A Question of Authority: Religion and Cultural Conflict in the 2004 Election

A Question of Authority: Religion and Cultural Conflict in the 2004 Election In this study I adopt a view of cultural conflict that extends beyond the usual set of controversial “moral” issues like abortion and gay rights to include symbolic issues related to patriotism and group affect. Using a set of survey items asking about respondents’ preferences in child-rearing, I create a measure of individuals’ orientations toward authority that proves to be a potent predictor of attitudes on cultural issues, affect toward social groups, party identification, and vote choice. This authority effect persists even in the presence of extensive multivariate controls for demographic and religious variables. I find that both authority measures and religion measures shape political attitudes, suggesting the need for a multi-faceted approach to understanding cultural conflict. http://www.deepdyve.com/assets/images/DeepDyve-Logo-lg.png Political Behavior Springer Journals

A Question of Authority: Religion and Cultural Conflict in the 2004 Election

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Publisher
Kluwer Academic Publishers-Plenum Publishers
Copyright
Copyright © 2007 by Springer Science+Business Media, LLC
Subject
Political Science and International Relations; Political Science; Sociology, general
ISSN
0190-9320
eISSN
1573-6687
D.O.I.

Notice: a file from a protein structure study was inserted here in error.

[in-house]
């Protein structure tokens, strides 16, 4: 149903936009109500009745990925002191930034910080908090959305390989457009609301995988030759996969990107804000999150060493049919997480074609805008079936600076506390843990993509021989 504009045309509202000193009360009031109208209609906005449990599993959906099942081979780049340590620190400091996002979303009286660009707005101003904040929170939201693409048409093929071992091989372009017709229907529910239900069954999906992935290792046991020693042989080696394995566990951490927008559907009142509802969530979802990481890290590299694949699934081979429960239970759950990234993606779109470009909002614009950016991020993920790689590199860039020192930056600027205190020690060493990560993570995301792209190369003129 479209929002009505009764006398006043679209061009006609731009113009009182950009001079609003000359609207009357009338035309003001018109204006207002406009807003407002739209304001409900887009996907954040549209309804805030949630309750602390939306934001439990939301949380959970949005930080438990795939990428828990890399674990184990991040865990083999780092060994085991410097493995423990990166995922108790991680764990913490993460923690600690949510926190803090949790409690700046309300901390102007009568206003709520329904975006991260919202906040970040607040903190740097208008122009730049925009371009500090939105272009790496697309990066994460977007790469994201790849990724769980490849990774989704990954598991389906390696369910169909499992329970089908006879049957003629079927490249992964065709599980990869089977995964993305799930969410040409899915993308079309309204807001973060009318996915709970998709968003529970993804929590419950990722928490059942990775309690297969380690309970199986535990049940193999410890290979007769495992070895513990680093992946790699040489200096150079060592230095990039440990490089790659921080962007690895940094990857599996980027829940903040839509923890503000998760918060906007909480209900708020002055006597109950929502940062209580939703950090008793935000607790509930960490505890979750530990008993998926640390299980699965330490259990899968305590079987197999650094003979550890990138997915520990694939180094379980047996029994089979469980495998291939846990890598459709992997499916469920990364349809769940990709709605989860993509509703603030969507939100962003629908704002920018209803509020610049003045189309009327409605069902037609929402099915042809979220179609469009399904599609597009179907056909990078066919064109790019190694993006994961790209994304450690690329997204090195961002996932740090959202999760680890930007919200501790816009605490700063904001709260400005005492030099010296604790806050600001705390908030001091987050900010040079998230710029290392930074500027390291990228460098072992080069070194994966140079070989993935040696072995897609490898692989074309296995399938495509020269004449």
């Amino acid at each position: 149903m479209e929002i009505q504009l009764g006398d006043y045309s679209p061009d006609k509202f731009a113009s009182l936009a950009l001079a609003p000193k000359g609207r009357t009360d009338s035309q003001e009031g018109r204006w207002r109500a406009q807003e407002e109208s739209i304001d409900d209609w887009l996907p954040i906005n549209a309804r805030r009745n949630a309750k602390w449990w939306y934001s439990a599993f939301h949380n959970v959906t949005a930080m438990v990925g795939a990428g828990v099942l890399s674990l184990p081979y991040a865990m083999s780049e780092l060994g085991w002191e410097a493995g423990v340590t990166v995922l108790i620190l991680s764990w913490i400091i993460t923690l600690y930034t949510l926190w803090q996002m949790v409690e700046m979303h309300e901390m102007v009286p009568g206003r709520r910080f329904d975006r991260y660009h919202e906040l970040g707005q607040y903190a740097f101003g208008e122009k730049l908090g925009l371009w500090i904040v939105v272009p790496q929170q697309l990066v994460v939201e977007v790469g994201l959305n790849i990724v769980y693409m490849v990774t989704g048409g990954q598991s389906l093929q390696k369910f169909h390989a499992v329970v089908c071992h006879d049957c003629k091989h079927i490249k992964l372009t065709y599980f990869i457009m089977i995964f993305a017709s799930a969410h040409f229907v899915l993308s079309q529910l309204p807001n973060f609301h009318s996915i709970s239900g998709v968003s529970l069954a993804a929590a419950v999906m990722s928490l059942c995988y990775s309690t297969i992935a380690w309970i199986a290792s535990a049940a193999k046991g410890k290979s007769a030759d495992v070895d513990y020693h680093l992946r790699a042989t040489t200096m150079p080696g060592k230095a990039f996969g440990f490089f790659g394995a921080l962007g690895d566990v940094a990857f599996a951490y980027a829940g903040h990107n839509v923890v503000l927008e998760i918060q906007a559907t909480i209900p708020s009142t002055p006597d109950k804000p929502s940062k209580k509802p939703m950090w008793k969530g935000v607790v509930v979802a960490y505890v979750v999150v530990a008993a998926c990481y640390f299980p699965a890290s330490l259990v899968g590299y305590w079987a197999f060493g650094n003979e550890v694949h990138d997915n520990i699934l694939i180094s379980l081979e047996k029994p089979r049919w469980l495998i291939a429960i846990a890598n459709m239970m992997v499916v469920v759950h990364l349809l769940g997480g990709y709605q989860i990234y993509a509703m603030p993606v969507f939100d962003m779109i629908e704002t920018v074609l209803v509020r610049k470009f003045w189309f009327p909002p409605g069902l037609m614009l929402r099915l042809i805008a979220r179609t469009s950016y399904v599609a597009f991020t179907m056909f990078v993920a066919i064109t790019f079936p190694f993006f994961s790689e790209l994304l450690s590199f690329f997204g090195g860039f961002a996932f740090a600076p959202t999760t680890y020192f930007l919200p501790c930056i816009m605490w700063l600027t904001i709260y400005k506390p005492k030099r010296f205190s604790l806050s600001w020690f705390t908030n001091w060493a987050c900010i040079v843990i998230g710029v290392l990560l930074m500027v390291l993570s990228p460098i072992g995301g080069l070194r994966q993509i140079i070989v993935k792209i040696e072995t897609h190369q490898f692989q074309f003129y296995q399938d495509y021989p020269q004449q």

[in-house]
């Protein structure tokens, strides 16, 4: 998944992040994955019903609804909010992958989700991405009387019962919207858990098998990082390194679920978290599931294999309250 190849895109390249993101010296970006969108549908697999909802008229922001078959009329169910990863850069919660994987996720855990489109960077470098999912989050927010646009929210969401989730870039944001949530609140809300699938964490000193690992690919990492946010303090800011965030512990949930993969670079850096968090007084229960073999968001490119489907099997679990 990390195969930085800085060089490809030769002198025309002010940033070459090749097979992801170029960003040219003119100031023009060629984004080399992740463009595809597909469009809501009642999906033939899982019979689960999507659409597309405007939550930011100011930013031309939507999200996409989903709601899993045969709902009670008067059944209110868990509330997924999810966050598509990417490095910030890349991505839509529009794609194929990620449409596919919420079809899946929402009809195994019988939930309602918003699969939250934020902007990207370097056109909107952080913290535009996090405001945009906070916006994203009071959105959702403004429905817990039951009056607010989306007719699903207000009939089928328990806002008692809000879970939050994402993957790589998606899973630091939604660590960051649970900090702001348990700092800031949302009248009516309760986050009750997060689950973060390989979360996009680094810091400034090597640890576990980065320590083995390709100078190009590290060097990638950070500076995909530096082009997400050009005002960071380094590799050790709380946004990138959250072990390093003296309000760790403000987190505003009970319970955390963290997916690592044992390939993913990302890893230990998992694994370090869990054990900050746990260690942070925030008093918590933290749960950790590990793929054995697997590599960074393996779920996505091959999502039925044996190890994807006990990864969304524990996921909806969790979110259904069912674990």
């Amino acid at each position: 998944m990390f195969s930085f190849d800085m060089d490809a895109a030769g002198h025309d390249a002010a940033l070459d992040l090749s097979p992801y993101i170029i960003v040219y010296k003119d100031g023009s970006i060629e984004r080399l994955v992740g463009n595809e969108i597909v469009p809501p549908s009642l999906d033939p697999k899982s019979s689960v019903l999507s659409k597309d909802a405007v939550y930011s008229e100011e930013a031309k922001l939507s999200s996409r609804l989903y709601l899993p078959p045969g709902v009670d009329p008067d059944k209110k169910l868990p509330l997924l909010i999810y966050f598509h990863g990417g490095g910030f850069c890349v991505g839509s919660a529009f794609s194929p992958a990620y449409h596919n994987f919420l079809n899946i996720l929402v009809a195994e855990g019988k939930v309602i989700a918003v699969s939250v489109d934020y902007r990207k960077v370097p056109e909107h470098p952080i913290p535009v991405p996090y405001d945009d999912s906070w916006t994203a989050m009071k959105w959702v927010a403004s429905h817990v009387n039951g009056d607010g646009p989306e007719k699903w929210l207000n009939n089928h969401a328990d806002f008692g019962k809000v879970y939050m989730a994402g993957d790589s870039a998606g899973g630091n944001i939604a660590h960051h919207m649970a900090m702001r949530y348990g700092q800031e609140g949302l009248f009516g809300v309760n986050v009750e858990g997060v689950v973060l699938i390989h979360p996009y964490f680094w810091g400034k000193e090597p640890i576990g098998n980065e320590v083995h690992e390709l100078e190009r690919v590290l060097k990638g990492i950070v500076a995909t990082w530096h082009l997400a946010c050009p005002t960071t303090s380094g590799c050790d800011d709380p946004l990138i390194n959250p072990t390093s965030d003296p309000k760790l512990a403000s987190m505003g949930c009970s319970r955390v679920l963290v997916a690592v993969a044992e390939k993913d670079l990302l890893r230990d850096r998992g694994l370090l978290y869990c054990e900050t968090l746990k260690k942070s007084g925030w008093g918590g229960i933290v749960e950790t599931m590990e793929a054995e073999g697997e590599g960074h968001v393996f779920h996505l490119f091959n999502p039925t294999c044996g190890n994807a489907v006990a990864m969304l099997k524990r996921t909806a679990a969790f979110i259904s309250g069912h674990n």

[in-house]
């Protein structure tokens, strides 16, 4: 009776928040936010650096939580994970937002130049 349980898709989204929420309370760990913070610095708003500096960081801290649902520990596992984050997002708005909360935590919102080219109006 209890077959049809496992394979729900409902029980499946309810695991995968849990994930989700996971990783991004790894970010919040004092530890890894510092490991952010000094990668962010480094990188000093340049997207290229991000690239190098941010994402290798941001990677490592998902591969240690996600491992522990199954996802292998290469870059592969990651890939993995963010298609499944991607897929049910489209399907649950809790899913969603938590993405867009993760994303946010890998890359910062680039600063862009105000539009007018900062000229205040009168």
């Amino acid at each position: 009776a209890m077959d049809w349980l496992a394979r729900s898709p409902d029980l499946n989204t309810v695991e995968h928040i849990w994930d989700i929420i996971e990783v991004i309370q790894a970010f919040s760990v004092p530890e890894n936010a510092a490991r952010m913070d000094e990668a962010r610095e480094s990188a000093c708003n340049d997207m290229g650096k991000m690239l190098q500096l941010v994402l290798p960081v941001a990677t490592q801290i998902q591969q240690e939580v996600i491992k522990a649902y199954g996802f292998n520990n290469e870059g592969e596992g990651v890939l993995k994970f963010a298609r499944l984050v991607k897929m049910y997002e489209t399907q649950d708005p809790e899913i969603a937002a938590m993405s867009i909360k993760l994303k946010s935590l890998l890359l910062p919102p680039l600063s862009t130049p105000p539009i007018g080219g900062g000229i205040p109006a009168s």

10.1007/s11109-006-9023-4
Publisher site
See Article on Publisher Site

Abstract

In this study I adopt a view of cultural conflict that extends beyond the usual set of controversial “moral” issues like abortion and gay rights to include symbolic issues related to patriotism and group affect. Using a set of survey items asking about respondents’ preferences in child-rearing, I create a measure of individuals’ orientations toward authority that proves to be a potent predictor of attitudes on cultural issues, affect toward social groups, party identification, and vote choice. This authority effect persists even in the presence of extensive multivariate controls for demographic and religious variables. I find that both authority measures and religion measures shape political attitudes, suggesting the need for a multi-faceted approach to understanding cultural conflict.

Journal

Political BehaviorSpringer Journals

Published: Feb 21, 2007

References

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